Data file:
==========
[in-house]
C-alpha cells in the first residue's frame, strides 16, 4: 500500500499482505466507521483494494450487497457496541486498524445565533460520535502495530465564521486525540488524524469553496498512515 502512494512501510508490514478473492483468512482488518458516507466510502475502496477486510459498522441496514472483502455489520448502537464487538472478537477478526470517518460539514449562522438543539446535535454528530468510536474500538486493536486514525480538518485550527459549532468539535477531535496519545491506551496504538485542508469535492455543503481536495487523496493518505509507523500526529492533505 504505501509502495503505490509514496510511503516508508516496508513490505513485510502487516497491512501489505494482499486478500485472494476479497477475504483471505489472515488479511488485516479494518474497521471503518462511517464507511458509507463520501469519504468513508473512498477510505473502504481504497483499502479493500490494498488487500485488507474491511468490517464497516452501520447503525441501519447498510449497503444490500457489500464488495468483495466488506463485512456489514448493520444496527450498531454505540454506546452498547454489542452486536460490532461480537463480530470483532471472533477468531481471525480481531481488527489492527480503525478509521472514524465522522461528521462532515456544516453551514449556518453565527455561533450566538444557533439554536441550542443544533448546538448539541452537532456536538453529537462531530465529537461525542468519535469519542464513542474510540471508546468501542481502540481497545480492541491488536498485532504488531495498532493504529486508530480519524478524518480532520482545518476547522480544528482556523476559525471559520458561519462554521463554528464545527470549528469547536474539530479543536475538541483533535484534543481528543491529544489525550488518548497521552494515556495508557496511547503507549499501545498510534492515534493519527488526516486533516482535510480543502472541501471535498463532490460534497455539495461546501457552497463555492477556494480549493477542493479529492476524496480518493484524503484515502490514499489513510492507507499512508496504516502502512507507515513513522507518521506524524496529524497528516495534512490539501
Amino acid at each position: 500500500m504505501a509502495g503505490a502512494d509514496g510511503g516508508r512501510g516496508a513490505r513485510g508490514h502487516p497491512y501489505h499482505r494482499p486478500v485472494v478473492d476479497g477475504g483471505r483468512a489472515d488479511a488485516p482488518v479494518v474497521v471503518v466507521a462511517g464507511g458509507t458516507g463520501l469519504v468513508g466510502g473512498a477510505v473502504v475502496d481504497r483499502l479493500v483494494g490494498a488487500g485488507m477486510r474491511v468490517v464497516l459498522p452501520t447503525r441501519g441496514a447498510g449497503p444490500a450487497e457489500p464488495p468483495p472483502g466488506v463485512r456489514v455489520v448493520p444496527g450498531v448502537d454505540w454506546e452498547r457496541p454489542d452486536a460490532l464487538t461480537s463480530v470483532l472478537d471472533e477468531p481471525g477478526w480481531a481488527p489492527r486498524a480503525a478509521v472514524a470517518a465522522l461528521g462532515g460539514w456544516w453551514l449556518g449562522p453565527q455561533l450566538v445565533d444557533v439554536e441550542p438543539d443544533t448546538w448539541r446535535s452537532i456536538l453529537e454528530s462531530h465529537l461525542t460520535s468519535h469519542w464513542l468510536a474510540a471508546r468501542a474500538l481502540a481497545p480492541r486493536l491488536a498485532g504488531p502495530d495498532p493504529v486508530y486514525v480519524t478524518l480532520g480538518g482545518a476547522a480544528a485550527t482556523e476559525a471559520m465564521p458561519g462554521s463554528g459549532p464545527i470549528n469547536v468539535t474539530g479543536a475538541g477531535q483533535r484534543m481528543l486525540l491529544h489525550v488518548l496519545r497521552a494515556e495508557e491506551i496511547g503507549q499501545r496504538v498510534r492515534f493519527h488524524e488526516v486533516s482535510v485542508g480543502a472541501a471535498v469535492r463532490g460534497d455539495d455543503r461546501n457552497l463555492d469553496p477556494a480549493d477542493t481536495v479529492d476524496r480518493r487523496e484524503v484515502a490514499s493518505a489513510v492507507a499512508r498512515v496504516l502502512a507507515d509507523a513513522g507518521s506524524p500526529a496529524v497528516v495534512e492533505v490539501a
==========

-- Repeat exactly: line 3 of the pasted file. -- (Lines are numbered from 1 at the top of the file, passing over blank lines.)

Amino acid at each position: 500500500m504505501a509502495g503505490a502512494d509514496g510511503g516508508r512501510g516496508a513490505r513485510g508490514h502487516p497491512y501489505h499482505r494482499p486478500v485472494v478473492d476479497g477475504g483471505r483468512a489472515d488479511a488485516p482488518v479494518v474497521v471503518v466507521a462511517g464507511g458509507t458516507g463520501l469519504v468513508g466510502g473512498a477510505v473502504v475502496d481504497r483499502l479493500v483494494g490494498a488487500g485488507m477486510r474491511v468490517v464497516l459498522p452501520t447503525r441501519g441496514a447498510g449497503p444490500a450487497e457489500p464488495p468483495p472483502g466488506v463485512r456489514v455489520v448493520p444496527g450498531v448502537d454505540w454506546e452498547r457496541p454489542d452486536a460490532l464487538t461480537s463480530v470483532l472478537d471472533e477468531p481471525g477478526w480481531a481488527p489492527r486498524a480503525a478509521v472514524a470517518a465522522l461528521g462532515g460539514w456544516w453551514l449556518g449562522p453565527q455561533l450566538v445565533d444557533v439554536e441550542p438543539d443544533t448546538w448539541r446535535s452537532i456536538l453529537e454528530s462531530h465529537l461525542t460520535s468519535h469519542w464513542l468510536a474510540a471508546r468501542a474500538l481502540a481497545p480492541r486493536l491488536a498485532g504488531p502495530d495498532p493504529v486508530y486514525v480519524t478524518l480532520g480538518g482545518a476547522a480544528a485550527t482556523e476559525a471559520m465564521p458561519g462554521s463554528g459549532p464545527i470549528n469547536v468539535t474539530g479543536a475538541g477531535q483533535r484534543m481528543l486525540l491529544h489525550v488518548l496519545r497521552a494515556e495508557e491506551i496511547g503507549q499501545r496504538v498510534r492515534f493519527h488524524e488526516v486533516s482535510v485542508g480543502a472541501a471535498v469535492r463532490g460534497d455539495d455543503r461546501n457552497l463555492d469553496p477556494a480549493d477542493t481536495v479529492d476524496r480518493r487523496e484524503v484515502a490514499s493518505a489513510v492507507a499512508r498512515v496504516l502502512a507507515d509507523a513513522g507518521s506524524p500526529a496529524v497528516v495534512e492533505v490539501a